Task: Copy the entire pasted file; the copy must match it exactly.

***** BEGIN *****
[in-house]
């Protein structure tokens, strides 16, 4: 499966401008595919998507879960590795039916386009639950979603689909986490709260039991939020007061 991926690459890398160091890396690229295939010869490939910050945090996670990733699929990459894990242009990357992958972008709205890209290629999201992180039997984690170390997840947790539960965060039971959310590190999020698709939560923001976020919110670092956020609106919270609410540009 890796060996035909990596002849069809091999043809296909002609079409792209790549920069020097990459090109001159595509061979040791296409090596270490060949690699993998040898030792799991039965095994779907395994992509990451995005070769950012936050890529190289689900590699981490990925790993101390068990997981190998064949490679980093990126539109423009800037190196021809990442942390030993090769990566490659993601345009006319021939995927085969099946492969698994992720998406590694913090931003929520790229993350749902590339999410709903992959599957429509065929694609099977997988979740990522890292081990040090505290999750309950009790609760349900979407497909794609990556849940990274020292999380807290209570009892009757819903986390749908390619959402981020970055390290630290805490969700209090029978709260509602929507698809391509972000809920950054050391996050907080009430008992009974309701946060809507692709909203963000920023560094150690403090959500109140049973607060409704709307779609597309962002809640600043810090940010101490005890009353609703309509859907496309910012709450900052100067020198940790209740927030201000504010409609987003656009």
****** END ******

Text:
[in-house]
């Protein structure tokens, strides 16, 4: 499966401008595919998507879960590795039916386009639950979603689909986490709260039991939020007061 991926690459890398160091890396690229295939010869490939910050945090996670990733699929990459894990242009990357992958972008709205890209290629999201992180039997984690170390997840947790539960965060039971959310590190999020698709939560923001976020919110670092956020609106919270609410540009 890796060996035909990596002849069809091999043809296909002609079409792209790549920069020097990459090109001159595509061979040791296409090596270490060949690699993998040898030792799991039965095994779907395994992509990451995005070769950012936050890529190289689900590699981490990925790993101390068990997981190998064949490679980093990126539109423009800037190196021809990442942390030993090769990566490659993601345009006319021939995927085969099946492969698994992720998406590694913090931003929520790229993350749902590339999410709903992959599957429509065929694609099977997988979740990522890292081990040090505290999750309950009790609760349900979407497909794609990556849940990274020292999380807290209570009892009757819903986390749908390619959402981020970055390290630290805490969700209090029978709260509602929507698809391509972000809920950054050391996050907080009430008992009974309701946060809507692709909203963000920023560094150690403090959500109140049973607060409704709307779609597309962002809640600043810090940010101490005890009353609703309509859907496309910012709450900052100067020198940790209740927030201000504010409609987003656009």